Today, December 21, at 6:12 am EST, was the winter solstice. The time in the Earth's orbit where the Northern Hemisphere has its maximum tilt away from the Sun and the Sun is at its lowest in the sky. It's also the first official day of winter.
Why is it not the coldest day of the year? It is, after all, the day with the least amount of insolation (incoming solar radiation). Here in the Hudson Valley, it's currently raining and almost 50° F outside. It's because temperatue lags behind insolation. The winter solstice is not the coldest part of the year because it takes time for the Earth to cool as we move through the winter season and it's coldest in late January/early February (and, similarly, not hottest at the June summer solstice but in late July/early August).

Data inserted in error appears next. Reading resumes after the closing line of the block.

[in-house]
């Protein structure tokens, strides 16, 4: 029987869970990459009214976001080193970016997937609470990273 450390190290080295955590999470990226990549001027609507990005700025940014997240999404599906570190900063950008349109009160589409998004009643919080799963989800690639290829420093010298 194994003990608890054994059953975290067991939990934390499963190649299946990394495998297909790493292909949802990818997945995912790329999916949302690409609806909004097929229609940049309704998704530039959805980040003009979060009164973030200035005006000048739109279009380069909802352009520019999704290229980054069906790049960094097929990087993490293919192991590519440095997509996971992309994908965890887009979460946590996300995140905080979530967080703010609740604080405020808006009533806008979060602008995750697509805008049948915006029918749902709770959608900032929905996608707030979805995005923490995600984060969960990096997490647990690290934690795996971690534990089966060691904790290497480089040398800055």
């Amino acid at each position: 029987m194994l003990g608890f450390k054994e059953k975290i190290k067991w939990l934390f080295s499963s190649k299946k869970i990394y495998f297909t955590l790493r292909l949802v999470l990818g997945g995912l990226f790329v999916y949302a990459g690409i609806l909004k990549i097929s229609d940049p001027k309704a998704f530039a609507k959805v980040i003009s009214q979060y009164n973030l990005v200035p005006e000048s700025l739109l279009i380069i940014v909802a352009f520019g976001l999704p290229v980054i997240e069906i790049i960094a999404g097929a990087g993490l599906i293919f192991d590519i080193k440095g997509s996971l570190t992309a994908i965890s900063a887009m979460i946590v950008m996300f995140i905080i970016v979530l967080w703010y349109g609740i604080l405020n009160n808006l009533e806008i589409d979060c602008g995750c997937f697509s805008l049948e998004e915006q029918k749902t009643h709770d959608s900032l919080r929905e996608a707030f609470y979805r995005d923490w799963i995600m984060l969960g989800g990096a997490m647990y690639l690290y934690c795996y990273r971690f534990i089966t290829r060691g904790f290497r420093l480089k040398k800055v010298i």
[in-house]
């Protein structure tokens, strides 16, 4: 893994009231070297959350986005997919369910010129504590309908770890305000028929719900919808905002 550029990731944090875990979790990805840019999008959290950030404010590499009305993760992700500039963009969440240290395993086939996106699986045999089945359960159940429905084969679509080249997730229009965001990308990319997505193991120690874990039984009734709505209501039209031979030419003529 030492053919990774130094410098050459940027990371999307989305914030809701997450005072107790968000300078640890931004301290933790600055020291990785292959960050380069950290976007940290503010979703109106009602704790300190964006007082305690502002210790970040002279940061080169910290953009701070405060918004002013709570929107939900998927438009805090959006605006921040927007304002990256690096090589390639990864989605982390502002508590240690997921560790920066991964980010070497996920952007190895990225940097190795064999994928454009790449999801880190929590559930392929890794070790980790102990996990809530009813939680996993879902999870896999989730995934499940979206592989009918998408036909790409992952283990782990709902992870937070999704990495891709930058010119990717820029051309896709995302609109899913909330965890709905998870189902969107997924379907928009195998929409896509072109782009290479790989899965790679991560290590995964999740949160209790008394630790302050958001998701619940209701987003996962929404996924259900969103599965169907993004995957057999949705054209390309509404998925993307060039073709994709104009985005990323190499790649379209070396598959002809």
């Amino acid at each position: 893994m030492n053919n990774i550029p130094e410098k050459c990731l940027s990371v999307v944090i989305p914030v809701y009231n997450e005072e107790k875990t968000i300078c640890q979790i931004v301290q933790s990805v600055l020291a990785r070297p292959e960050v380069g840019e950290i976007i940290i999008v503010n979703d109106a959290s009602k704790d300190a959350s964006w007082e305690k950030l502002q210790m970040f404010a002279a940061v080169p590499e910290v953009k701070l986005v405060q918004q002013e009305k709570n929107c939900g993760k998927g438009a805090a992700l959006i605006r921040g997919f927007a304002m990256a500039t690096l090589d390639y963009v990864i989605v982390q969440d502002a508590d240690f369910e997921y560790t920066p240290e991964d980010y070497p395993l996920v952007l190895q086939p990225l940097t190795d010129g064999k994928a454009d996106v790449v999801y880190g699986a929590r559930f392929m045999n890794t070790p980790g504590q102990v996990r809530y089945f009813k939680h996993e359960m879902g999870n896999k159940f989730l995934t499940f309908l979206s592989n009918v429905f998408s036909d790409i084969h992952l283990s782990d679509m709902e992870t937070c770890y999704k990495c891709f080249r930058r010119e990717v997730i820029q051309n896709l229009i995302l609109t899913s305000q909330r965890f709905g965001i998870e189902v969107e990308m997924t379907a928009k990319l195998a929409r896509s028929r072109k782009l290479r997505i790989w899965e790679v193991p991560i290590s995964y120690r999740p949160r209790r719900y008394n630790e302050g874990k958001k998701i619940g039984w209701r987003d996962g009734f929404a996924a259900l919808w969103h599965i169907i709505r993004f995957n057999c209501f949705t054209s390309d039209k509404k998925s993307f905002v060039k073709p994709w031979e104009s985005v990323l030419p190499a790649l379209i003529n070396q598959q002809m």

It is the shortest day of the year in the Northern Hemisphere. Here in the mid-Hudson Valley, we only have 9 hours and 39 minutes of time between sunrise and sunset. By New Year's Eve, we'll have 20 minutes more of daylight as the sun rises 8 minutes earlier and sets 12 minutes later.
I try to make it a point to be in tune with the sky. To notice the shortening and lengthening days, the movement of the Sun throughout the year, the changes in the constellations, and the phases of the Moon. The paper calendar we base our lives on is completely artificial but it's based, ultimately, on something real - the movements of the Earth and Moon in their orbits around a star. Something we can see and experience if we just look up and pay attention to the natural world around us.